In this article, we study the problem of optimal income taxation in an economy in which income can be falsified. Agents are assumed to have access to a technology that allows them to hide income from public view. As hidden income cannot be taxed, the possibility of income falsification puts a limit on the amount of redistribution that can be implemented in this economy. Given that the process of income concealment is costly, however, limited social insurance can be provided through partial redistribution of revealed income. In this economy, under various specifications of the income concealment cost, we derive Pareto-optimal income redistribution schedules and show how the resulting allocations of consumption can be implemented with a system of nonlinear income taxes. In particular, we demonstrate that, for a large class of income concealment cost specifications, (1) no actual concealment of income takes place at the optimum, and (2) income taxes that implement the optimum are progressive with positive marginal tax rates everywhere, even at the top of the income distribution.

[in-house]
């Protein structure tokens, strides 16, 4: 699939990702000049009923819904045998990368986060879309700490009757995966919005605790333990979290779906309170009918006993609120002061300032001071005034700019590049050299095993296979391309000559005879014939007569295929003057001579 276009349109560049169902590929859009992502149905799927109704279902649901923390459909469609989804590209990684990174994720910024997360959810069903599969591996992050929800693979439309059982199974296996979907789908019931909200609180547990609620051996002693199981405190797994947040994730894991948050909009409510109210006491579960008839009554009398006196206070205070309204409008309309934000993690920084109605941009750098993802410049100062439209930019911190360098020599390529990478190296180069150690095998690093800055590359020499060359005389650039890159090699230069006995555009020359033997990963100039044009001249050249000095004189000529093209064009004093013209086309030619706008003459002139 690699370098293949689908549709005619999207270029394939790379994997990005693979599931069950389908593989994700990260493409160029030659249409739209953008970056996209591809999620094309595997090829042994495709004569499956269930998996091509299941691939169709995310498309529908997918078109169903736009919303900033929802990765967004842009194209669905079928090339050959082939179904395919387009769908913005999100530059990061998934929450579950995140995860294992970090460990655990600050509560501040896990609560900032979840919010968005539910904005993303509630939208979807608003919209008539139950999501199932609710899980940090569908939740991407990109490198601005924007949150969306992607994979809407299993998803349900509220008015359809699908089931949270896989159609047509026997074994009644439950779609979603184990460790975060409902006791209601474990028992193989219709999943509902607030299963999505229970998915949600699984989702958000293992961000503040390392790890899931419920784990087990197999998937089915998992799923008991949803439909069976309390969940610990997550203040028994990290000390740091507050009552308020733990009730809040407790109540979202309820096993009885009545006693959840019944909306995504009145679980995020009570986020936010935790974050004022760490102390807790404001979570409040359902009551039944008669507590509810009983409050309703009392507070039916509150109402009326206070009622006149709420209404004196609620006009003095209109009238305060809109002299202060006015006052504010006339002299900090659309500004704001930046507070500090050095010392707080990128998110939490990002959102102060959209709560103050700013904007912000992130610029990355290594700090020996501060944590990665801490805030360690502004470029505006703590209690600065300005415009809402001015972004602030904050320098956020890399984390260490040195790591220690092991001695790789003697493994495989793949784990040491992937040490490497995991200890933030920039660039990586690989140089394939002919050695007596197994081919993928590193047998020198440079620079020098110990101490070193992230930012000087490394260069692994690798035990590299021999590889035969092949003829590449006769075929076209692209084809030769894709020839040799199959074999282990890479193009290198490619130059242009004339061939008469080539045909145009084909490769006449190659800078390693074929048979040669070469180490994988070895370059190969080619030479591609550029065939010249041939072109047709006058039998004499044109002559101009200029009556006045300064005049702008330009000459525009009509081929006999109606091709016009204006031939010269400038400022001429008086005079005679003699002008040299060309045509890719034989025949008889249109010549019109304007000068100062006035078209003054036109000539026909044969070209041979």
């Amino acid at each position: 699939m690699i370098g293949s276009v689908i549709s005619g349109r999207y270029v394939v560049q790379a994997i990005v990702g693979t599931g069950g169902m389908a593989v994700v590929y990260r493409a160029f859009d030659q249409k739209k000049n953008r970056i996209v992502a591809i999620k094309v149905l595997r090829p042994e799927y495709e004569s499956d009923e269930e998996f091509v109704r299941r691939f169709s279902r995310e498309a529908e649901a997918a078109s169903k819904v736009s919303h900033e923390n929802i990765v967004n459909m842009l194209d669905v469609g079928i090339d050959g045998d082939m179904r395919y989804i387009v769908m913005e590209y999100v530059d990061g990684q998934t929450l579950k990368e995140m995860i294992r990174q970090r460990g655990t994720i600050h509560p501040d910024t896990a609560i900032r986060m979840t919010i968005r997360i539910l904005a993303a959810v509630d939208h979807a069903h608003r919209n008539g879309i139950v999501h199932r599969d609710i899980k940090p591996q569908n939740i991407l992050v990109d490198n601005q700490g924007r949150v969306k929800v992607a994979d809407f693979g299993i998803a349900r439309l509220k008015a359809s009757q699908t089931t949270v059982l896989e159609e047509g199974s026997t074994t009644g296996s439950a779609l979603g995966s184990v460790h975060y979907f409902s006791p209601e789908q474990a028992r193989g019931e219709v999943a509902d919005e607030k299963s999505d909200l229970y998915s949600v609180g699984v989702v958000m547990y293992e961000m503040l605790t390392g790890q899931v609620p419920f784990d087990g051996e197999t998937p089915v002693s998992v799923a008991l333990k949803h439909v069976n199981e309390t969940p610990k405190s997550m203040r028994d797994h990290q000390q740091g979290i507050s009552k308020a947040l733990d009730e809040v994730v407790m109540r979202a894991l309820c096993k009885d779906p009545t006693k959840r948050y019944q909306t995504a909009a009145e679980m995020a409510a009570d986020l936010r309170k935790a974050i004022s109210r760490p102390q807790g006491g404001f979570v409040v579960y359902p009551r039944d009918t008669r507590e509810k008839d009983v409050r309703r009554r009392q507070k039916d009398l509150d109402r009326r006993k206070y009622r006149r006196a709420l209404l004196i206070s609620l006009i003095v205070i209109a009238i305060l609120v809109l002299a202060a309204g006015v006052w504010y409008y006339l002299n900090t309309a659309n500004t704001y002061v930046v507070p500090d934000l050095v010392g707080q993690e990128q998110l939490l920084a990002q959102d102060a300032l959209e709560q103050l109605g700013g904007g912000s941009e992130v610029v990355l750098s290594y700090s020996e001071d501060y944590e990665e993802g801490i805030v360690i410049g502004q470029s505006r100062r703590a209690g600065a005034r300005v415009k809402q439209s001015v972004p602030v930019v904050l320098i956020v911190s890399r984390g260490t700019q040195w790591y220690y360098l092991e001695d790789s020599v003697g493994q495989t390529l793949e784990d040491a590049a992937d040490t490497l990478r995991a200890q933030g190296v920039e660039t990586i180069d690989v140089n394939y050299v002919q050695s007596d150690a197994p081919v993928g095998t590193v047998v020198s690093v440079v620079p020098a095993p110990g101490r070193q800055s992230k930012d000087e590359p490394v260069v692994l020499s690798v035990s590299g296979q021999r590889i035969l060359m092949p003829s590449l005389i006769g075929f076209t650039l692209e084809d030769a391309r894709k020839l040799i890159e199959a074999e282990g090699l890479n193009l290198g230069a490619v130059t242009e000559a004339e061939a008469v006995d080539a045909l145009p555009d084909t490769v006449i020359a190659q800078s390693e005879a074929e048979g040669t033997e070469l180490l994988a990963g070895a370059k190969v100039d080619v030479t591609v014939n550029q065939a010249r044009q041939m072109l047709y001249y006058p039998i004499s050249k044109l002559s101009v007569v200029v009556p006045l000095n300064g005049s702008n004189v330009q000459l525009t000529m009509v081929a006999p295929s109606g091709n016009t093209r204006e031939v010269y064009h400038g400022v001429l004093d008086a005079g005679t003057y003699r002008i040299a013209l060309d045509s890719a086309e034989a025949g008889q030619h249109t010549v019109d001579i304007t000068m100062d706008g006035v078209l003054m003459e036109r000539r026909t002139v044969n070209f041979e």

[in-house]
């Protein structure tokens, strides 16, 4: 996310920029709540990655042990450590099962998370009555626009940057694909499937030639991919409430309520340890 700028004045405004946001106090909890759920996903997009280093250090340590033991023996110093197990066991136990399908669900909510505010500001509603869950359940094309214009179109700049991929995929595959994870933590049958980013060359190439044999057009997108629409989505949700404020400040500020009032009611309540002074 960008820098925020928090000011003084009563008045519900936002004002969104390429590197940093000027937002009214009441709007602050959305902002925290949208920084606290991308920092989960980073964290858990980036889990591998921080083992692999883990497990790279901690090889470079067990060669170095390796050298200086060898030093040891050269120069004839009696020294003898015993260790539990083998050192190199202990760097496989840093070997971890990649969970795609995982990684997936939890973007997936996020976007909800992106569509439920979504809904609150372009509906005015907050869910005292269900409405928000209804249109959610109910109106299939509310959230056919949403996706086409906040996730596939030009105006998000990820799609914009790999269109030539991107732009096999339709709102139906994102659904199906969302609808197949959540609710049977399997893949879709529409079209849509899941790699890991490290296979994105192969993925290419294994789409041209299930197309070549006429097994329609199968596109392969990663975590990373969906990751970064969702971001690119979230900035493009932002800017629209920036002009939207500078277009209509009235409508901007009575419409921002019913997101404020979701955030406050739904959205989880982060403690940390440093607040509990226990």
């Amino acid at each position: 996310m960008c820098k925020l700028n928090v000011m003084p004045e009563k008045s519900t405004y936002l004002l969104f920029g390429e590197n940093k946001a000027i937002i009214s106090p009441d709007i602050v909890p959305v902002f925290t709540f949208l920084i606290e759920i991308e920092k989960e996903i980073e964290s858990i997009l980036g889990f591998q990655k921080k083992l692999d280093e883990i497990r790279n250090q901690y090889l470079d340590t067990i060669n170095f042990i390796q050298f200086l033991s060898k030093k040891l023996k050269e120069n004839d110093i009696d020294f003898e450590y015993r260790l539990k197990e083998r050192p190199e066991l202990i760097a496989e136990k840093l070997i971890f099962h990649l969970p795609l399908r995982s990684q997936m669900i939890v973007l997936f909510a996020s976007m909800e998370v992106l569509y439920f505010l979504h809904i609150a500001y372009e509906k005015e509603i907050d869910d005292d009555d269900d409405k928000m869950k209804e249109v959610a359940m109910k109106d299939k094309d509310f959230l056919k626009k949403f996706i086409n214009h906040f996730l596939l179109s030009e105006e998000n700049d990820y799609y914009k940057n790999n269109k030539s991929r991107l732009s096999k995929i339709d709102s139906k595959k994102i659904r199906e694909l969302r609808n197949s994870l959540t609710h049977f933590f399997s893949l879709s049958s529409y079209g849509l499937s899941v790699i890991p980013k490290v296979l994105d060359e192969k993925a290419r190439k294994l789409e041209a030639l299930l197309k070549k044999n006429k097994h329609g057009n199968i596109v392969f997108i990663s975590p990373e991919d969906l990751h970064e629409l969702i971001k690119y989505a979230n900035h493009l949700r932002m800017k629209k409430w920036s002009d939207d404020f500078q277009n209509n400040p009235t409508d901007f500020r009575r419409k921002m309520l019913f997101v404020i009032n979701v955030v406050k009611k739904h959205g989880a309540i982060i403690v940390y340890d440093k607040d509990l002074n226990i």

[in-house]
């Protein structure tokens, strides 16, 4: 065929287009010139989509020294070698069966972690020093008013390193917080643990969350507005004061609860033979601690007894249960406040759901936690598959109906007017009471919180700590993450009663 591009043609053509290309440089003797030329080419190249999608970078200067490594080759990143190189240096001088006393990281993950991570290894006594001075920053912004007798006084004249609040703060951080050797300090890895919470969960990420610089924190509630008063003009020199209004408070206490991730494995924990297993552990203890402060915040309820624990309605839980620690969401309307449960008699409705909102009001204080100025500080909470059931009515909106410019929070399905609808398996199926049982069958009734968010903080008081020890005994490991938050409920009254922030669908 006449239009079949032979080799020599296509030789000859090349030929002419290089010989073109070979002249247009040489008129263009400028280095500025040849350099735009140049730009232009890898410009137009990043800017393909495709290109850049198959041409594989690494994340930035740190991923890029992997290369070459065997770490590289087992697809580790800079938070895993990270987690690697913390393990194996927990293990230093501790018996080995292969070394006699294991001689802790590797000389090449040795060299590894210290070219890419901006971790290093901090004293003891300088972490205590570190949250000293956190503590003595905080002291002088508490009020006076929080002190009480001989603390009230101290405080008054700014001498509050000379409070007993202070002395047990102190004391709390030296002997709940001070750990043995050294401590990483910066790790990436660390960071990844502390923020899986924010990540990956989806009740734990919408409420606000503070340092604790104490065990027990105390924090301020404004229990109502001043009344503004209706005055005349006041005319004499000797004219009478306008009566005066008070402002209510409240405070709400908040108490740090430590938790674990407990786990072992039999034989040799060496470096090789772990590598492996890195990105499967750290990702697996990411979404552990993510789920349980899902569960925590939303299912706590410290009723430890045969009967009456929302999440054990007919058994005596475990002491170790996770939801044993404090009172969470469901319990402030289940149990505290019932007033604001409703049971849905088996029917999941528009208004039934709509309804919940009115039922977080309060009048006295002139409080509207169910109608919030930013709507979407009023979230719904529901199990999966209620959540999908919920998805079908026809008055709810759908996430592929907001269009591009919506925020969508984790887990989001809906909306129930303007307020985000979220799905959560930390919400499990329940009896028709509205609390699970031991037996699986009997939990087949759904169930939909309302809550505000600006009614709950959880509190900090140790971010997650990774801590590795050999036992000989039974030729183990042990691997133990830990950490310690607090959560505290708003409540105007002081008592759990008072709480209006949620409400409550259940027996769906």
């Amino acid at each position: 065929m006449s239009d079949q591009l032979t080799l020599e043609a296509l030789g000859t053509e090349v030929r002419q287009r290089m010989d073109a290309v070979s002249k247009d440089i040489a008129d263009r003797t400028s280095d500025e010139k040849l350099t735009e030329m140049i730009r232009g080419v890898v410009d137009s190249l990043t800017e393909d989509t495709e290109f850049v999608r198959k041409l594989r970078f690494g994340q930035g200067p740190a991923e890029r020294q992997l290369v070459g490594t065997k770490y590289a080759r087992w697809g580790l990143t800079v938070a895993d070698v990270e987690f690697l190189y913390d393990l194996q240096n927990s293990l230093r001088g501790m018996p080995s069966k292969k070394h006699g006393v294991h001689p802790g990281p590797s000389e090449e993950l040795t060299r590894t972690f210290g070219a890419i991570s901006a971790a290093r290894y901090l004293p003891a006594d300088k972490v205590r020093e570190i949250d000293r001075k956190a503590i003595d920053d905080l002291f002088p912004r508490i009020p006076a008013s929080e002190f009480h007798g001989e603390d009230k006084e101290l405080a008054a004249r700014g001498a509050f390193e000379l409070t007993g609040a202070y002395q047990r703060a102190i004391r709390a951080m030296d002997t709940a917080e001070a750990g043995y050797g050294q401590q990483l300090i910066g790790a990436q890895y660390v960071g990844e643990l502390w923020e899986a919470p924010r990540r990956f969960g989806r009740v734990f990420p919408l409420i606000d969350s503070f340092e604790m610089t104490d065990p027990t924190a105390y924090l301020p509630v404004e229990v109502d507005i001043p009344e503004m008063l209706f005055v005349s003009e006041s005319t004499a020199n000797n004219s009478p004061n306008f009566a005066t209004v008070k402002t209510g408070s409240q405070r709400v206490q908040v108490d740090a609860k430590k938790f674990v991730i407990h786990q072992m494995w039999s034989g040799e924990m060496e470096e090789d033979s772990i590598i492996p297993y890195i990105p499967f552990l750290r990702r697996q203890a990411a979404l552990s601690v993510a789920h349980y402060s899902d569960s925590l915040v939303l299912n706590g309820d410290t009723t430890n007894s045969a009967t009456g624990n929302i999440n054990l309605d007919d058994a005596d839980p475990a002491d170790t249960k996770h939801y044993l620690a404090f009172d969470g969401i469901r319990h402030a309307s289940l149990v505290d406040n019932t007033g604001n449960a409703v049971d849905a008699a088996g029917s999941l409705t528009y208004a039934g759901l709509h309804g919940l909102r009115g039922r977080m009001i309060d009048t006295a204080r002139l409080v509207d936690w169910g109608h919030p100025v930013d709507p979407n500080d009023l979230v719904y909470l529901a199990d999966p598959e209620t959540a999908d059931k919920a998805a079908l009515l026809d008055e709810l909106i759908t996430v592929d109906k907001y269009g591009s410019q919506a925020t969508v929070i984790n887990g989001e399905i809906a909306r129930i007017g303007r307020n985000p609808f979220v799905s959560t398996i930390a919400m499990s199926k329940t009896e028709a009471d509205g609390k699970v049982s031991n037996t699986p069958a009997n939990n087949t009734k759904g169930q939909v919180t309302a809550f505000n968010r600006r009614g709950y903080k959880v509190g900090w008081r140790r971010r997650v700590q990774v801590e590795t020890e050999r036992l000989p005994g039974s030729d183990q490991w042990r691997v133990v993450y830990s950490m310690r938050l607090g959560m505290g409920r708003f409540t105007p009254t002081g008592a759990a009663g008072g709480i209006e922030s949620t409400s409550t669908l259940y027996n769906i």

Our Research Focus: Economic Growth and Business Cycles
Amanda L. Kramer
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